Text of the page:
8. (CNN) - The U.S. Marine Corps is spending $225 million as it takes another stab at replacing its aging fleet of amphibious assault vehicles. The Marine Corps on Tuesday awarded two contractors -- BAE Systems and SAIC -- contracts to develop 13 prototypes of the new vehicle. The Marines announced that they hope to have infantry paired up with the new amphibious combat vehicles (or ACVs) by 2020. "ACV 1.1 is the first phase of eventually replacing the (assault amphibious vehicle) with a truly amphibious, armor-protected personnel carrier to support the infantry ashore," Col. John B. Atkinson, director of the Marines' Fires and Maneuver Integration Division, said in a statement. The amphibious assault vehicles (AAVs) in use now have become too costly to repair and upgrade, in part because many of their components are no longer manufactured, according to the announcement. The replacement will be an eight-wheeled vehicle similar to mine-resistant ambush-protected vehicles used on land. Whichever prototype is selected will include an onboard weapons systems. But the corps is also looking at a larger update of the program with options for variations on the new ACV vehicle. The movement on a new amphibious vehicle program comes after the Marines spent $3 billion on a previous failed project to replace the vehicles. A Congressional Research Service report earlier this year found that the planned amphibious expeditionary fighting vehicle (EFV) program was canceled "due to poor reliability demonstrated during operational testing and excessive cost growth." While the new ACV is being tested, the Marines will update their existing 392 amphibious vehicles to better protect against mine blasts, upgrade their engines and improve land and water mobility, according to the announcement. A call and email to the Marines communications department were not immediately returned Wednesday.
  9. eddo36

    See the USAF's newest gunship

    The AC-130J Ghostrider is the latest iteration of the Air Force's premiere gunship, and is being hailed as the ultimate battle plane.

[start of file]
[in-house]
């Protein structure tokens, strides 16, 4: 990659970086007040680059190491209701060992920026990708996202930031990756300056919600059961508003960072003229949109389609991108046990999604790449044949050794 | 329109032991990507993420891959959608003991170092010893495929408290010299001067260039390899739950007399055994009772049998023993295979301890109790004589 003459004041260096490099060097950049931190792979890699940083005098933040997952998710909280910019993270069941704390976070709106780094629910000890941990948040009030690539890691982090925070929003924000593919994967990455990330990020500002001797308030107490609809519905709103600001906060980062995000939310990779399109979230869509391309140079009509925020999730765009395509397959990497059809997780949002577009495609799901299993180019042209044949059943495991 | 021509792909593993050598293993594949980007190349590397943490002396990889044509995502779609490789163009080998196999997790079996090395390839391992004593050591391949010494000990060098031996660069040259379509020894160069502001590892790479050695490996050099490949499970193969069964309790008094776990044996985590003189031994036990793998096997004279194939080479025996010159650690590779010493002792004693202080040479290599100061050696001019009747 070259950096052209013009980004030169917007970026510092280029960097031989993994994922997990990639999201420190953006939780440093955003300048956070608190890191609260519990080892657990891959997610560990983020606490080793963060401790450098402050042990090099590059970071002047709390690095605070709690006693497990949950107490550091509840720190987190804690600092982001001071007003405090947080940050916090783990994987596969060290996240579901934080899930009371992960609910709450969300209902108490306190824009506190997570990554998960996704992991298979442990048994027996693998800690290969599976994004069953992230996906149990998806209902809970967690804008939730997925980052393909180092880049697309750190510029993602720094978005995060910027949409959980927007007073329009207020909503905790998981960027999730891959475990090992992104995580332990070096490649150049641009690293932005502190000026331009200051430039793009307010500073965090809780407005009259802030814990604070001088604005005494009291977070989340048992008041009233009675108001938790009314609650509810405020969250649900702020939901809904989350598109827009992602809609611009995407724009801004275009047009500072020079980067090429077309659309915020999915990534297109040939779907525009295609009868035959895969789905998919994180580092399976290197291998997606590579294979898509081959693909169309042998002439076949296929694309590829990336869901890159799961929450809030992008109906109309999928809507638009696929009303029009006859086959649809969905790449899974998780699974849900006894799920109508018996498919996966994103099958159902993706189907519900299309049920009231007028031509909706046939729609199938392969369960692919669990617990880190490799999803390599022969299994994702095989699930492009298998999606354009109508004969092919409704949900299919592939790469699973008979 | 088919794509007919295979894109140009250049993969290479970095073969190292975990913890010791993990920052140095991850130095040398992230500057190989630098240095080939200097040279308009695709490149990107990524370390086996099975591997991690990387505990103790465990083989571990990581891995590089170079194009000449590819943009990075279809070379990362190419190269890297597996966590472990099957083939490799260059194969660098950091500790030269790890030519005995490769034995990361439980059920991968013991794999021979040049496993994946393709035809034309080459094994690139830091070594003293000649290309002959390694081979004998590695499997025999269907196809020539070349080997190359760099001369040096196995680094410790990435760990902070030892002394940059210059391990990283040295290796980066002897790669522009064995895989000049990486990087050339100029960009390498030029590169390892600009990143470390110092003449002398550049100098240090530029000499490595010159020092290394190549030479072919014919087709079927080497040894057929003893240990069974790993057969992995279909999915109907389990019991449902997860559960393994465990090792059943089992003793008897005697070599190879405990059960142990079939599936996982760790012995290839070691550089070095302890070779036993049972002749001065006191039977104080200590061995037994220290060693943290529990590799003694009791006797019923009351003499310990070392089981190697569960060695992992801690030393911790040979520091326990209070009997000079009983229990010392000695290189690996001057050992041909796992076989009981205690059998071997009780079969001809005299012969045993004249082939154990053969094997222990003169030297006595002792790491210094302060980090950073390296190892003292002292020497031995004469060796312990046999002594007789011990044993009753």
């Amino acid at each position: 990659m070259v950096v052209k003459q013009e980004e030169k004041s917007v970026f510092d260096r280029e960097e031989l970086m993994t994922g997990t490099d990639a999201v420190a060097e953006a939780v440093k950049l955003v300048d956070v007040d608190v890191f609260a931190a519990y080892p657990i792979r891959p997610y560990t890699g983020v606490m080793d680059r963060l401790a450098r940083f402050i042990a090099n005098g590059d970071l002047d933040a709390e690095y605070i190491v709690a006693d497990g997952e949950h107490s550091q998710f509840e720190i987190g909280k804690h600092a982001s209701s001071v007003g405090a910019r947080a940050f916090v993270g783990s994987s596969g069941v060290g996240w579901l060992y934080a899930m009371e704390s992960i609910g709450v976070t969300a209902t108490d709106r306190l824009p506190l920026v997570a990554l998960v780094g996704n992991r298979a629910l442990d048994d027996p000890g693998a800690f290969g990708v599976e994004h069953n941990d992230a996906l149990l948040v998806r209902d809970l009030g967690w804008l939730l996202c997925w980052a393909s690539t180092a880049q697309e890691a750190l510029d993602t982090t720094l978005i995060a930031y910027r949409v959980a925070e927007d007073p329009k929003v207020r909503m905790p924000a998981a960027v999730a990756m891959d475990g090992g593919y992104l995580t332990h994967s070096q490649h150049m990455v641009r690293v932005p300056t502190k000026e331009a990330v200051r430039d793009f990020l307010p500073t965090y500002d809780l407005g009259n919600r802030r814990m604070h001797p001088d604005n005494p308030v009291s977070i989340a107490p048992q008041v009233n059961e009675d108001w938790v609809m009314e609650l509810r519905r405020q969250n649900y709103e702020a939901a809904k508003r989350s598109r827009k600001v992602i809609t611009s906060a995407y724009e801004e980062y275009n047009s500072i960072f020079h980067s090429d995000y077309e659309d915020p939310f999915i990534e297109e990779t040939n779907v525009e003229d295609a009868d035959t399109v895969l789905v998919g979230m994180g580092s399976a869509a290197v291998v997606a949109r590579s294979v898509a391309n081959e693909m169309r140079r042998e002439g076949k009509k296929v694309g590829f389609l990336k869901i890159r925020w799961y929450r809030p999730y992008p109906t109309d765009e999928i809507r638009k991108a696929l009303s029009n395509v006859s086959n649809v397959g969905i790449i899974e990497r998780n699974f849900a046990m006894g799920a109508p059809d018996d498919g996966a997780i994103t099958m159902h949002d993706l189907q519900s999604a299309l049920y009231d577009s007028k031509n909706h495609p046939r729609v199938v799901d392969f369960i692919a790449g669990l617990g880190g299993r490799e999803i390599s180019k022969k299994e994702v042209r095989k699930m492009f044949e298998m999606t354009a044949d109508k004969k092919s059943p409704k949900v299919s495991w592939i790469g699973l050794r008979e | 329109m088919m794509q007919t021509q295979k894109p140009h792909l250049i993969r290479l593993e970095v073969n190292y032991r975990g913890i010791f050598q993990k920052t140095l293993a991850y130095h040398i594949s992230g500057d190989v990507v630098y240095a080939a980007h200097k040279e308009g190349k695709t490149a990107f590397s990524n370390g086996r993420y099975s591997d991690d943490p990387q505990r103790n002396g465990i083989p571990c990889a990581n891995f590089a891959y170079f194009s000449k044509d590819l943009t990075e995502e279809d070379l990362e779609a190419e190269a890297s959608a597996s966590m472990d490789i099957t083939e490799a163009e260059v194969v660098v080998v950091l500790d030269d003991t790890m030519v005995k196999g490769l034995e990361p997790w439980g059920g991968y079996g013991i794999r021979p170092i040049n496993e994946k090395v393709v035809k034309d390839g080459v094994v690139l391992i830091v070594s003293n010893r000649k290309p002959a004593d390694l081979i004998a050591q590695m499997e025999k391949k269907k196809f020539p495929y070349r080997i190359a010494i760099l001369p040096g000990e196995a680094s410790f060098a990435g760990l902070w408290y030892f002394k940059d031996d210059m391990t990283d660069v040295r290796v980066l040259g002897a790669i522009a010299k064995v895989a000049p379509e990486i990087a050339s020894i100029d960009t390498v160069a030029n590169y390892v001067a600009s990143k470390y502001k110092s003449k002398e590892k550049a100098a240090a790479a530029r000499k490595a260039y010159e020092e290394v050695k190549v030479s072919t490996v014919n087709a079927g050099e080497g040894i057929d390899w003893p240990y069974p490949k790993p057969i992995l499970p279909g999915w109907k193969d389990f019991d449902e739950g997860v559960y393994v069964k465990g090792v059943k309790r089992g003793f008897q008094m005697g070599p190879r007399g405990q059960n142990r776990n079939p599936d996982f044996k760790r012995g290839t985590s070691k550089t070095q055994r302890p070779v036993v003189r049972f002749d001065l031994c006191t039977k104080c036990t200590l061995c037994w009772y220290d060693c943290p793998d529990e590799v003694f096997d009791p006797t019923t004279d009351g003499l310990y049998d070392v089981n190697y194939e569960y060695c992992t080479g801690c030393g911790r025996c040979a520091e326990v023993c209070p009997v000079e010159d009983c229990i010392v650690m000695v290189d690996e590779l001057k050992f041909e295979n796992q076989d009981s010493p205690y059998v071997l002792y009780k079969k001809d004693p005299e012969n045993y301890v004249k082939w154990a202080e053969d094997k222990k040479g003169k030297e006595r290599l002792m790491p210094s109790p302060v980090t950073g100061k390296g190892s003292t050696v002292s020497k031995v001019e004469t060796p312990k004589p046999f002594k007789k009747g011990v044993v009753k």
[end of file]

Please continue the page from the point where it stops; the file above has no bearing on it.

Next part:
10. IFSL - Have you ever wanted to own a lightsaber? Well, now you can (sort of): The U.S. Air Force has developed a welding torch that apparently cuts through metal like a lightsaber would through a Sith Lord. It’s compact, versatile, and burns through whatever you put in its way with a 2,760 degree celsius (5,000 degree fahrenheit) jet of vaporized metal. This device – described as a handheld thermal breaching torch – might not produce a solid beam of colorful light, but it does physically resemble the famous Jedi weapon. Furthermore, it is designed to fit into the utility belt of anyone who really needs to break through a wall at a moment’s notice. Invented by Energetic Materials & Products, Inc., its ammunition cartridges contain a solution of metal powder fuel and a metal oxide, a combination commonly referred to as thermite. This mixture – often using iron oxide and aluminum powder – is perfectly stable until strongly heated, whereupon a violent reduction-oxidation (redox) reaction occurs and a vast amount of thermal energy is rapidly released. As the metal powder is more reactive than the metal oxide, the oxygen is stolen by the powder, with the resulting mixture being aluminum oxide and iron; the typical reaction is so hot that it can burn underwater. With no sort of containment, the heat will escape in multiple directions. This torch, on the other hand, focuses the intense thermal energy release into a miniature “jet,†allowing it to burn through specific, targeted spots. Unlike a lightsaber, however, this torch definitely isn’t an elegant weapon for a more civilized age: It’ll mostly be used by emergency responders, law enforcement officers, and the military to quickly breach through doors, windows, barricades and even hostile vehicles. Lock picking often takes too long, and high explosives are a shade too unsubtle, so this tool fits somewhere in the middle: It’s quick, portable, and exceedingly efficient.